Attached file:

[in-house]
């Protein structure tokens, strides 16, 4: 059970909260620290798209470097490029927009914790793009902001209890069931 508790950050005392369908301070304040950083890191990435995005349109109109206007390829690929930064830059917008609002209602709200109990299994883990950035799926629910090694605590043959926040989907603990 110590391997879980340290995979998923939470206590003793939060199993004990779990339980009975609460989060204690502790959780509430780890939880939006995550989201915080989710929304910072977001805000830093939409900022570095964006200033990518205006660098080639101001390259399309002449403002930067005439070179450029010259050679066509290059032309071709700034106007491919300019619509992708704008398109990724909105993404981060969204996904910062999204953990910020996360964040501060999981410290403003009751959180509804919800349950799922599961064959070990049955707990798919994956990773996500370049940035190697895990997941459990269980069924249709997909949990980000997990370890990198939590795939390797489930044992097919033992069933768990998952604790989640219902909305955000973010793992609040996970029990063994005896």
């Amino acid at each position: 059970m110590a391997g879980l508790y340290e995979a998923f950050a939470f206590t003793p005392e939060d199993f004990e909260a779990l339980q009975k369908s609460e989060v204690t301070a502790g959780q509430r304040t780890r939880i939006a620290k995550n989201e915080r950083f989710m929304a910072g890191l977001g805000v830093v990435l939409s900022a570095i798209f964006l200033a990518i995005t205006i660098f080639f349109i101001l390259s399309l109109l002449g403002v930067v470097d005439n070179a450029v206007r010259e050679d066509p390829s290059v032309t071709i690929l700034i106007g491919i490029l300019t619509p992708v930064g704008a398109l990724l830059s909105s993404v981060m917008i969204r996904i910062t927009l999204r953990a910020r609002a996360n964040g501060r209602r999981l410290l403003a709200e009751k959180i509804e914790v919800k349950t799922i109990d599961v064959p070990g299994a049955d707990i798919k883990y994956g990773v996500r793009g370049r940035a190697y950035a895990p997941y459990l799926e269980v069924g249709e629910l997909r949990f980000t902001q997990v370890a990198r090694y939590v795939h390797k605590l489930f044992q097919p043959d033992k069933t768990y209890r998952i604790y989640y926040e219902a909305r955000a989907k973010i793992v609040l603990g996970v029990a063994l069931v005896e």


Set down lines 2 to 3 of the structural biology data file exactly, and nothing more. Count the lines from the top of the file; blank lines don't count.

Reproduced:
């Protein structure tokens, strides 16, 4: 059970909260620290798209470097490029927009914790793009902001209890069931 508790950050005392369908301070304040950083890191990435995005349109109109206007390829690929930064830059917008609002209602709200109990299994883990950035799926629910090694605590043959926040989907603990 110590391997879980340290995979998923939470206590003793939060199993004990779990339980009975609460989060204690502790959780509430780890939880939006995550989201915080989710929304910072977001805000830093939409900022570095964006200033990518205006660098080639101001390259399309002449403002930067005439070179450029010259050679066509290059032309071709700034106007491919300019619509992708704008398109990724909105993404981060969204996904910062999204953990910020996360964040501060999981410290403003009751959180509804919800349950799922599961064959070990049955707990798919994956990773996500370049940035190697895990997941459990269980069924249709997909949990980000997990370890990198939590795939390797489930044992097919033992069933768990998952604790989640219902909305955000973010793992609040996970029990063994005896």
């Amino acid at each position: 059970m110590a391997g879980l508790y340290e995979a998923f950050a939470f206590t003793p005392e939060d199993f004990e909260a779990l339980q009975k369908s609460e989060v204690t301070a502790g959780q509430r304040t780890r939880i939006a620290k995550n989201e915080r950083f989710m929304a910072g890191l977001g805000v830093v990435l939409s900022a570095i798209f964006l200033a990518i995005t205006i660098f080639f349109i101001l390259s399309l109109l002449g403002v930067v470097d005439n070179a450029v206007r010259e050679d066509p390829s290059v032309t071709i690929l700034i106007g491919i490029l300019t619509p992708v930064g704008a398109l990724l830059s909105s993404v981060m917008i969204r996904i910062t927009l999204r953990a910020r609002a996360n964040g501060r209602r999981l410290l403003a709200e009751k959180i509804e914790v919800k349950t799922i109990d599961v064959p070990g299994a049955d707990i798919k883990y994956g990773v996500r793009g370049r940035a190697y950035a895990p997941y459990l799926e269980v069924g249709e629910l997909r949990f980000t902001q997990v370890a990198r090694y939590v795939h390797k605590l489930f044992q097919p043959d033992k069933t768990y209890r998952i604790y989640y926040e219902a909305r955000a989907k973010i793992v609040l603990g996970v029990a063994l069931v005896e």